4. #4
    Registered User xentaka's Avatar
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    Quote Originally Posted by Yarin View Post
    You need to learn to error check. For example, the first thing that popped out is that when you find() a dash character, you don't check the return value for a possible -1 (which means, none could be found), and because your code ignores that possibility, you could get undefined behavior, which doesn't get along with reality very well.
    I should have used a try/catch system, but this was written quickly to test the validity of using such a system. I see what you mean though... so like:

    Code:
    if(checkD.find("-",0) == -1) {
    cout << endl << "Malformed String!" << endl;
    return 0; // error return in main
    } else {
    firstD = checkD.find("-",0);
    }
    EDIT: Works perfectly with a properly formed string EVOEx... just badly with a malformed one.

    Just realized if I nipped the malform with early error detection this could still work! Just discard malformed lines!
    Thanks guys.

    Also reading about substr now... that really is what i should be using.
    Last edited by xentaka; 05-19-2011 at 03:41 PM.

  5. #5
    a_capitalist_story
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    In addition, where you're using C++, you should avoid using atoi() and opt for the stringstream class.

  6. #6
    Unregistered User Yarin's Avatar
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    Quote Originally Posted by EVOEx View Post
    But does it actually return -1? You should check whether the value is std::string::npos, not -1. Maybe it's -1 on most systems, but I doubt it is defined like that in the standard.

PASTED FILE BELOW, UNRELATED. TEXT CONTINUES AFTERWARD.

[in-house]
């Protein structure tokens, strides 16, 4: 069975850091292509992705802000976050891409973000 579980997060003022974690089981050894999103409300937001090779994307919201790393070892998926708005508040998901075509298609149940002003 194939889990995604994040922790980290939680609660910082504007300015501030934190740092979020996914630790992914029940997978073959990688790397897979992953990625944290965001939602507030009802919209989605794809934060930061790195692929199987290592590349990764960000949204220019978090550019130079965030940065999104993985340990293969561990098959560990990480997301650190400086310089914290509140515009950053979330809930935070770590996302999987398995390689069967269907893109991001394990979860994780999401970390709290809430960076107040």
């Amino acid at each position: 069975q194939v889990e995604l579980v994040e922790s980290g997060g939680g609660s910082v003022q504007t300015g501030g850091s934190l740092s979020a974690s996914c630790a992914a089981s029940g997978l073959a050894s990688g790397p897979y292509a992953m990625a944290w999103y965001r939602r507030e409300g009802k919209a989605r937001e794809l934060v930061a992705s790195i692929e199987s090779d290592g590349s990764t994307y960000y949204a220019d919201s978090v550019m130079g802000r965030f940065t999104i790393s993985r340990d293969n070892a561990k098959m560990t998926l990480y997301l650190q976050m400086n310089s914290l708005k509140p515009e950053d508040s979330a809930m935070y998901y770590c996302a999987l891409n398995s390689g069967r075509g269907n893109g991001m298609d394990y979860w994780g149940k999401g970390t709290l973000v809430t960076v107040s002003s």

Yes, you're right, my mistake. (A somewhat bad habit of mine, I guess )

  7. #7
    Registered User xentaka's Avatar
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    Rewriting as we speak.

    Doing a pretty massive rewrite as we speak...

    1. Changing all the assign() to substr() - This turned out to be a bit of a beast since I had to rewrite due to substr wanting pos,length.

    2. Changed the atoi functionality over to stringstream.

    3. Working on error control to stop the crashing due to malformed strings.

    EDIT: No error checking yet, but this is an example of changes made.
    *posted wrong code* woops
    Last edited by xentaka; 05-20-2011 at 01:04 AM.

  8. #8
    Registered User xentaka's Avatar
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    Just an update...

    Got the program fully functional thanks to you guys! I can give it a complete garbage file and it will just put up error messages and no crashes.

    If I give it a file with parts from the line missing, and it will throw errors for the part of the line that isn't there but will keep parsing the parts that are there. I absolutely adore my new creation and now only need to make a windows interface for it.

    EDIT: This is the updated snippet that I posted earlier.

    Code:
    int parseTXT::checkDate(string checkD) {